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Radiohead hack aids action on climate change


15 June 2019 at 12:00 pm
Maggie Coggan
Climate change action group, Extinction Rebellion, has thanked English rock band Radiohead for donating the proceeds of music the band was forced to release after a hack.  


Maggie Coggan | 15 June 2019 at 12:00 pm


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Radiohead hack aids action on climate change
15 June 2019 at 12:00 pm

Climate change action group, Extinction Rebellion, has thanked English rock band Radiohead for donating the proceeds of music the band was forced to release after a hack.  

Hackers tried to swindle the band out $150,000, threatening to release 18 hours of archived music, stolen from lead singer Thom Yorke’s minidisk, if they didn’t pay up.

But the band refused, releasing the recordings from the 1997 album OK Computer on Tuesday and announcing they would donate any money made from the release to Extinction Rebellion.

“Instead of complaining – much – or ignoring it, we’re releasing all 18 hours of it in aid of Extinction Rebellion,” the band’s guitarist, Jonny Green, said on Twitter.

“So for £18 you can find out if we should have paid that ransom.”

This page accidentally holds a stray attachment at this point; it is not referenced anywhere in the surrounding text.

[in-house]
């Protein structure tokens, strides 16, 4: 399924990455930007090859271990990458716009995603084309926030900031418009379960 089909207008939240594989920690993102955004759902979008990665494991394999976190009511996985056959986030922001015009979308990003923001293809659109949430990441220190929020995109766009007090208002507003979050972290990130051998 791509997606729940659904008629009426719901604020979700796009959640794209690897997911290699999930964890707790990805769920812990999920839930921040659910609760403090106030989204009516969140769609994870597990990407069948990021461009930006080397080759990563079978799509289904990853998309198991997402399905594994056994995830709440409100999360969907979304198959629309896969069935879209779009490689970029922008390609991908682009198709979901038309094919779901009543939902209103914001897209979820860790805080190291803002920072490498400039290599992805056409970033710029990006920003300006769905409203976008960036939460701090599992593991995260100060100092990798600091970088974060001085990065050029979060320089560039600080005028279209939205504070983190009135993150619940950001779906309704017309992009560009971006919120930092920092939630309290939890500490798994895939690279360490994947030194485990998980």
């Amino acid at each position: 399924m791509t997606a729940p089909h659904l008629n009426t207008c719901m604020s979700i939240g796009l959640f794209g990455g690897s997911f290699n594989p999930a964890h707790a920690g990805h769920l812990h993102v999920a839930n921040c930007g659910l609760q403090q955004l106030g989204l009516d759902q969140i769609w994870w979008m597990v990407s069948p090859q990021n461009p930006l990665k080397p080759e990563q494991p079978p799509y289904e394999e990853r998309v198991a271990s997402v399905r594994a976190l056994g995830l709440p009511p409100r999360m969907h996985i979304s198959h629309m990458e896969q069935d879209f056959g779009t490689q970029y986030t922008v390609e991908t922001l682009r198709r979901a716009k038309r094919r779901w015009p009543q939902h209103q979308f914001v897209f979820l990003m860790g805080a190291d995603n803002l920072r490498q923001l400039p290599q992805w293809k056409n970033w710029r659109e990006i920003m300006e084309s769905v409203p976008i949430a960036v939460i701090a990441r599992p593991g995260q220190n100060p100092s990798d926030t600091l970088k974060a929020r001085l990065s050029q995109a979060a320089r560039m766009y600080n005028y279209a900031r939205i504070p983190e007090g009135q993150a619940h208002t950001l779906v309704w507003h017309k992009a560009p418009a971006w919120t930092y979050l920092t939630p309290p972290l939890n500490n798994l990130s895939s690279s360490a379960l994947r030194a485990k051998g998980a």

The recordings will be available for 18 days.

Extinction Rebellion thanked the band, saying the climate and ecological emergency demanded courage, truth-telling and generosity, and Radiohead had shown everyone how that was done.     

“From the bottom of our hearts and on behalf of the Extinction Rebellion movement… we thank Radiohead for supporting us so that we can continue to build our already far-reaching and powerful movement of non-violent civil disobedience,” the group said.

The Rebellion is a movement protesting inaction on climate change, that has spread to 59 countries, with 348 groups across 248 cities and towns.

In April, protesters in London brought central parts of the city to a standstill for 10 days, and over 1,000 campaigners were arrested after gluing themselves to light rail trains and parking a boat in the middle of Oxford Circus.


Maggie Coggan  |  Journalist  |  @MaggieCoggan

Maggie Coggan is a journalist at Pro Bono News covering the social sector.

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